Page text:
Note: Where available, the PDF/Word icon below is provided to view the complete and fully formatted document
 Download Current HansardDownload Current Hansard    View Or Save XMLView/Save XML

Previous Fragment    Next Fragment
Monday, 31 October 2011
Page: 12009

Ms MARINO (ForrestOpposition Whip) (12:55): It has taken 2½ years for this government to finally end its discrimination against students and families in regional and rural areas, including students and families in my electorate in the south-west of Western Australia. There is no doubt that the Prime Minister's original intention in 2009, as the then Minister for Education, was to totally strip away independent youth allowance for every student in Australia in a perverse form of cost saving, which was confirmed in Senate estimates. This is from a government that was in the throes of wasting billions of taxpayers' funds on pink batts, green loans and overpriced school buildings. The government has been absolutely determined to make rural and regional students pay for its waste and mismanagement through changes to youth allowance—basically, as one parent said, condemning students on the basis of where they live. It is the government's postcode method of discrimination. What an appalling decision it was and what dreadful trauma, stress and pressure it has caused. I have seen it almost on a daily basis throughout my electorate.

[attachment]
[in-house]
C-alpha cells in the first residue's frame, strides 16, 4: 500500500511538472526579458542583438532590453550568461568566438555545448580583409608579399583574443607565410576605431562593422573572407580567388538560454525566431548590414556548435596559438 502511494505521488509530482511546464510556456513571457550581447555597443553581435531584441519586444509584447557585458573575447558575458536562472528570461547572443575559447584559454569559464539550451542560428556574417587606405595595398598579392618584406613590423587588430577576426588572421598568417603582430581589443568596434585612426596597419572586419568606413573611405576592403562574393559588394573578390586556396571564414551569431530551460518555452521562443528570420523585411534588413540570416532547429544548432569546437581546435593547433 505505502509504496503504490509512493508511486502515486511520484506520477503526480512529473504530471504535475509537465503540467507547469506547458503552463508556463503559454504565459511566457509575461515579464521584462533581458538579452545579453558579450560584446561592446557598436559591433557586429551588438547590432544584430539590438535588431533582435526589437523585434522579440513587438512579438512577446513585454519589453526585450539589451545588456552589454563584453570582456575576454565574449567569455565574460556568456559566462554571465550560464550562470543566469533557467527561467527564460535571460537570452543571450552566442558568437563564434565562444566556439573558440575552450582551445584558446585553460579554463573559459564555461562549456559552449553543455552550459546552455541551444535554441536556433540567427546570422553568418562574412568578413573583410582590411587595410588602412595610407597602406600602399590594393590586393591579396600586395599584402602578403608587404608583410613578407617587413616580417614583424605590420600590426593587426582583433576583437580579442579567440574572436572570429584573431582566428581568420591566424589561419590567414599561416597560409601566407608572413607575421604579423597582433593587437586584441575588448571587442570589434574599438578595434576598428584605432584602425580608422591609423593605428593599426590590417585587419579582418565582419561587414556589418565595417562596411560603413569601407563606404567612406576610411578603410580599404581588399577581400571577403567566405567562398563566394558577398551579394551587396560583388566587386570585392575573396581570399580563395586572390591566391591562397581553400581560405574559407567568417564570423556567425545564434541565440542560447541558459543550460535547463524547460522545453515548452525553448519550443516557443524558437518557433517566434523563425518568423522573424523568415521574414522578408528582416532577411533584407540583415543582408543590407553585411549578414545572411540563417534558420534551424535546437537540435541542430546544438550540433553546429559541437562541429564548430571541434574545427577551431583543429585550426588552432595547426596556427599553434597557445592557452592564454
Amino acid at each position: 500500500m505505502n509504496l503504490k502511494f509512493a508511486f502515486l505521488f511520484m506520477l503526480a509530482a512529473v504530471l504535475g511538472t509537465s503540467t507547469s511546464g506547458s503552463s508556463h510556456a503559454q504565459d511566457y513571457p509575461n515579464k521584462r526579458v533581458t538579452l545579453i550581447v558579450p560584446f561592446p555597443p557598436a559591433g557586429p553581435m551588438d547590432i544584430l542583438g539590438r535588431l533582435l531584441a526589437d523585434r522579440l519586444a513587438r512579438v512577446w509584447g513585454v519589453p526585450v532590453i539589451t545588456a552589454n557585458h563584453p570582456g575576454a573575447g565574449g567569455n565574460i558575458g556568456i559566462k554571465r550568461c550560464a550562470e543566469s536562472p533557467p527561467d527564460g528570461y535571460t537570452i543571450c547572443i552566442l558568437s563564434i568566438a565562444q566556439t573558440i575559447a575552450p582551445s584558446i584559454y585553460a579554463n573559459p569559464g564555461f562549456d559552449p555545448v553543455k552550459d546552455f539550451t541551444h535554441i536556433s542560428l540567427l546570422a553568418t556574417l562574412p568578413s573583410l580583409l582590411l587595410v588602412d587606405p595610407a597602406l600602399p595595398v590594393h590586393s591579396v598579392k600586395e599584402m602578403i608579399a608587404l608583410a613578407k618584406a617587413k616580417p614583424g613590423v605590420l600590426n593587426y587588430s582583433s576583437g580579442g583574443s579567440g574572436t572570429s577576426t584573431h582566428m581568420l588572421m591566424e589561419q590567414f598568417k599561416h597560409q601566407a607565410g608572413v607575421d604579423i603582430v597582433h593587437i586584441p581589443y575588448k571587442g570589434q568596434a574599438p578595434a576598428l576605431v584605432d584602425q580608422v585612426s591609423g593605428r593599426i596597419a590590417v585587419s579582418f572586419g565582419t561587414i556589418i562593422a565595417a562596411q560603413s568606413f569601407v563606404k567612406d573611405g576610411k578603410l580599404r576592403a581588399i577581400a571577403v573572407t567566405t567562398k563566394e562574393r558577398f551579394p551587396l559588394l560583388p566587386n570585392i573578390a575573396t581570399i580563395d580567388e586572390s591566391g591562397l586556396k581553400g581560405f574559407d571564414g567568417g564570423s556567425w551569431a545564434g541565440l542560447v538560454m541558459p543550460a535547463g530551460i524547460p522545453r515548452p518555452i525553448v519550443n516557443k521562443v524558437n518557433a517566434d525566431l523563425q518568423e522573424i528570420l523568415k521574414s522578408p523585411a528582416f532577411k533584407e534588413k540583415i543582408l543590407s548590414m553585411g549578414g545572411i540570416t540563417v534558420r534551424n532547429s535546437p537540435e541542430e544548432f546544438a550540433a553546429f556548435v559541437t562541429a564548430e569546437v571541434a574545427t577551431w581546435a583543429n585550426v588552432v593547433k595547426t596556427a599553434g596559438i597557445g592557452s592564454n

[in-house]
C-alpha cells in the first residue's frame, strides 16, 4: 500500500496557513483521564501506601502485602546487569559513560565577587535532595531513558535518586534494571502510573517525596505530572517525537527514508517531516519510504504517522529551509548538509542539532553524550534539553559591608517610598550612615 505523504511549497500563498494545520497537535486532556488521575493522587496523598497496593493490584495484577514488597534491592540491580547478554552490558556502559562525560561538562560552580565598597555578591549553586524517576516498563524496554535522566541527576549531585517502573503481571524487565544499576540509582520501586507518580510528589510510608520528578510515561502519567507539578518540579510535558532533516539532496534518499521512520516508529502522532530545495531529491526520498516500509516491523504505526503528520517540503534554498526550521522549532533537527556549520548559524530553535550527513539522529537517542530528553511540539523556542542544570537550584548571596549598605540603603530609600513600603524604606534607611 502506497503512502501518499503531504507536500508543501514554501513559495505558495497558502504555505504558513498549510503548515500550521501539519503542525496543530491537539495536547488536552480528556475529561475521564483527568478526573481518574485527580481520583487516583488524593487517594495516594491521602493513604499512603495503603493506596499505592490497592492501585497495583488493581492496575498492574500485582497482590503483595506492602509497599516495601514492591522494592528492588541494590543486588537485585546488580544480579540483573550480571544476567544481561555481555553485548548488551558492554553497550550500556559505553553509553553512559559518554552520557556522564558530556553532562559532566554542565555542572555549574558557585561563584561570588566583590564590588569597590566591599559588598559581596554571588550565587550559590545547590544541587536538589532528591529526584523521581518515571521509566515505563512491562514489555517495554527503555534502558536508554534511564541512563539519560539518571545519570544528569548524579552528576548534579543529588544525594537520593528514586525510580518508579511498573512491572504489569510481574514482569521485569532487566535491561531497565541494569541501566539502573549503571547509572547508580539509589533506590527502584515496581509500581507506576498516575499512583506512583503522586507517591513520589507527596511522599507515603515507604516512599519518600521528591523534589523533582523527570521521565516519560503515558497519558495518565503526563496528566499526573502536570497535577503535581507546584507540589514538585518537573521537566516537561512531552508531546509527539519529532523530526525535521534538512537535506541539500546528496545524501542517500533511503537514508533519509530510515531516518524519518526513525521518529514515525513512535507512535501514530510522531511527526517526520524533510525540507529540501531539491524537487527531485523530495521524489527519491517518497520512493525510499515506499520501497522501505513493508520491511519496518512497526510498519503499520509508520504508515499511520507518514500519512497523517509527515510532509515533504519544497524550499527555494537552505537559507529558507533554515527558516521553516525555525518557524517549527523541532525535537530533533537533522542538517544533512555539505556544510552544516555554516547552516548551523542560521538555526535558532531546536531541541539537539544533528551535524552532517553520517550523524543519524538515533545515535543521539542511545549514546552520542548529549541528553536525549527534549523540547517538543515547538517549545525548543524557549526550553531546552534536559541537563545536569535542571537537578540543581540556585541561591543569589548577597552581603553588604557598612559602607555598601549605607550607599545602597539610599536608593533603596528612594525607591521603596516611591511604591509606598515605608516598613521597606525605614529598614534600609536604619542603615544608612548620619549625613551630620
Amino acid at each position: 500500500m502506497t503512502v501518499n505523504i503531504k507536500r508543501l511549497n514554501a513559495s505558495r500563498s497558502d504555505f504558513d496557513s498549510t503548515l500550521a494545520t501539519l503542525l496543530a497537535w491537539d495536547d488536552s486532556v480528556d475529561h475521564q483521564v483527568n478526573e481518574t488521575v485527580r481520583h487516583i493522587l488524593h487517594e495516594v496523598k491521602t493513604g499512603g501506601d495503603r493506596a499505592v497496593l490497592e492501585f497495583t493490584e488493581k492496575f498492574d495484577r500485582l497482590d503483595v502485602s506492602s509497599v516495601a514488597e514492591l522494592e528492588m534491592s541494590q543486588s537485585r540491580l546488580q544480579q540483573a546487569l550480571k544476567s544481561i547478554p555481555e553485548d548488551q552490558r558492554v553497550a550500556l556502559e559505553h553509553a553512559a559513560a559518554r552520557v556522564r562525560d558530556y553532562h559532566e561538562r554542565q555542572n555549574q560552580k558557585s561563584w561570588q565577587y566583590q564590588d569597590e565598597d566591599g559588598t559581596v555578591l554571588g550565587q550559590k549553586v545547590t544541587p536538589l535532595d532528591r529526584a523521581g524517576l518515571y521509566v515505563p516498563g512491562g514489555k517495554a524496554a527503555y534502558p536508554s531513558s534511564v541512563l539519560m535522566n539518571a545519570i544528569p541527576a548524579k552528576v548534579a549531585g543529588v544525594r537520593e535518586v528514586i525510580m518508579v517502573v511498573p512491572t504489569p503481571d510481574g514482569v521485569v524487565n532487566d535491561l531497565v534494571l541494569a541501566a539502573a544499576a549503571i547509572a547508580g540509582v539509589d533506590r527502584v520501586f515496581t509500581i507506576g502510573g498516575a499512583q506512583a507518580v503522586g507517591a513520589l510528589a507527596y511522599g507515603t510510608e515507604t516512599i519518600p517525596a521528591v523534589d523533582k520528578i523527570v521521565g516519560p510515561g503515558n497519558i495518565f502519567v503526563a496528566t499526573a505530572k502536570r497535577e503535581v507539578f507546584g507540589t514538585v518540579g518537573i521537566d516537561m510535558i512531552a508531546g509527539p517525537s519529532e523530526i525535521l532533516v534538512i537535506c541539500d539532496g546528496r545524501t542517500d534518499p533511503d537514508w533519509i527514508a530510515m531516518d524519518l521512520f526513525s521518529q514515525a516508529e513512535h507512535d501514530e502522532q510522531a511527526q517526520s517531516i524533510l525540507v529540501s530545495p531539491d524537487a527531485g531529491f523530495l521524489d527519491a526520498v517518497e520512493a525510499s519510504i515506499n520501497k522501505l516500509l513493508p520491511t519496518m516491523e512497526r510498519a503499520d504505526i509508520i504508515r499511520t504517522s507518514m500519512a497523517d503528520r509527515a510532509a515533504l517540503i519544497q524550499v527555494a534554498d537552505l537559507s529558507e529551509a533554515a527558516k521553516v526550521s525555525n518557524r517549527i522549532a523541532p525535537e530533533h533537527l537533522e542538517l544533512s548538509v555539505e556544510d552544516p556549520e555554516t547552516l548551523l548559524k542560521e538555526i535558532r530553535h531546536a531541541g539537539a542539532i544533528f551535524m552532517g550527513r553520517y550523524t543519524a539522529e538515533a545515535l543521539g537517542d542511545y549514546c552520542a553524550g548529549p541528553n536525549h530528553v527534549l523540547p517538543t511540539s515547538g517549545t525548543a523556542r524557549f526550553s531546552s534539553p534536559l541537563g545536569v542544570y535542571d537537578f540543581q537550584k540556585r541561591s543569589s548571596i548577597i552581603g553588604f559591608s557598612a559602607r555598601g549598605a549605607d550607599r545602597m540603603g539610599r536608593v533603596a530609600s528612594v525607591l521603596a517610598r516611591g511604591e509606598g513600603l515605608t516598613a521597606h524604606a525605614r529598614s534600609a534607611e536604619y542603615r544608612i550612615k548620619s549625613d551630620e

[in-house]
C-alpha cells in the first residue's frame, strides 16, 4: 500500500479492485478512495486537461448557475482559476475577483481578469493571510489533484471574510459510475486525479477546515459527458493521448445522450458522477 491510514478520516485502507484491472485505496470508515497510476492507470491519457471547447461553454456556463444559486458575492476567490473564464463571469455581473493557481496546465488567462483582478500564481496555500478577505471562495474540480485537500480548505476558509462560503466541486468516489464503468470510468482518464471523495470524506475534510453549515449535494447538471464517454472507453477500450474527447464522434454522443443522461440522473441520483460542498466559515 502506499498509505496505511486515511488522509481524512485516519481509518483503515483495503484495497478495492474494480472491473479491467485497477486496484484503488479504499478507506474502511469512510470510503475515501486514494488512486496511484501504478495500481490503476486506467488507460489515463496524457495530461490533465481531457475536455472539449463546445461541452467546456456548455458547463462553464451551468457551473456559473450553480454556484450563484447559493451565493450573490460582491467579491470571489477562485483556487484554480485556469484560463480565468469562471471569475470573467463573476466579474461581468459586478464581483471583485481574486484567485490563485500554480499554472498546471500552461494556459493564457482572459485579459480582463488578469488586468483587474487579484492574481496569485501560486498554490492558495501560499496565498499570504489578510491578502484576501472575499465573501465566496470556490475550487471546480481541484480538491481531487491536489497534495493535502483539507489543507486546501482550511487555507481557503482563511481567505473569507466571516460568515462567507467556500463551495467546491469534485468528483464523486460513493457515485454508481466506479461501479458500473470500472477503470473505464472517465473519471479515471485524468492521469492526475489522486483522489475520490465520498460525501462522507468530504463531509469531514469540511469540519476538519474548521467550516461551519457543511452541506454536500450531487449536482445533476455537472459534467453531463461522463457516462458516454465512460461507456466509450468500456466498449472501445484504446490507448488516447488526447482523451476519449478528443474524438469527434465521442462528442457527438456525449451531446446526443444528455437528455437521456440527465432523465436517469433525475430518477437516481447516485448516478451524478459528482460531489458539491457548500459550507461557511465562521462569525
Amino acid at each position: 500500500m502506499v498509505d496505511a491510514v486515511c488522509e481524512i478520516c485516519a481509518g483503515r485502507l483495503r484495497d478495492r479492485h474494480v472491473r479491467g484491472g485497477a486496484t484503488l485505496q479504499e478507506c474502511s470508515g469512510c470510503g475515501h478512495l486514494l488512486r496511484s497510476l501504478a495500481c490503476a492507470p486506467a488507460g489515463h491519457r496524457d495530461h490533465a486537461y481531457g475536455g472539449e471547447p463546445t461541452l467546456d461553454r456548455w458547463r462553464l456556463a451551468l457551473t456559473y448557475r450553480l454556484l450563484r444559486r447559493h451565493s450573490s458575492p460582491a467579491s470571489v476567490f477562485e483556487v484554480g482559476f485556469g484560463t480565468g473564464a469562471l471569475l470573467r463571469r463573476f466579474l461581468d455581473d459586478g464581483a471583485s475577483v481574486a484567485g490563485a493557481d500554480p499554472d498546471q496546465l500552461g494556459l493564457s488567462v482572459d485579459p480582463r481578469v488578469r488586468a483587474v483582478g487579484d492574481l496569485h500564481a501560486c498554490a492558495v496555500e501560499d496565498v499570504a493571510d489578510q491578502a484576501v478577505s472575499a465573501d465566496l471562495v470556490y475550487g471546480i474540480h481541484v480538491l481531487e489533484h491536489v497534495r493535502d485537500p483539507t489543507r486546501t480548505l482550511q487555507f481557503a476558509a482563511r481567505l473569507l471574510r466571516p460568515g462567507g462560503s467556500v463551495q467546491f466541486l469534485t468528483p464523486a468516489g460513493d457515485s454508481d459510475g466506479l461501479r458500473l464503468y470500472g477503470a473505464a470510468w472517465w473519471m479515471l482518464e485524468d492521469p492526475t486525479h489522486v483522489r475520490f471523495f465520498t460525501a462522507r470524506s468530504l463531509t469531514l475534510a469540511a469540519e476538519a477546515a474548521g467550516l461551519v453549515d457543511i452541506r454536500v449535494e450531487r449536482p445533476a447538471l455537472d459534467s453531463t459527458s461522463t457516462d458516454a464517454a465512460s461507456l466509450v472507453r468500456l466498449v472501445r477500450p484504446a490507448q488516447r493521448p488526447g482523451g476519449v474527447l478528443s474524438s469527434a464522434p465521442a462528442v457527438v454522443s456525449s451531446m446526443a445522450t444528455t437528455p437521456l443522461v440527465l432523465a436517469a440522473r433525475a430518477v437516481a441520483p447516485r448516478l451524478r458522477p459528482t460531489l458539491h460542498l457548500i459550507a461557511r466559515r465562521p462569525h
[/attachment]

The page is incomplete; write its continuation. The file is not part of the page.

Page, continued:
In giving evidence, Shelley O'Brien, from the Injury Control Council of WA, said: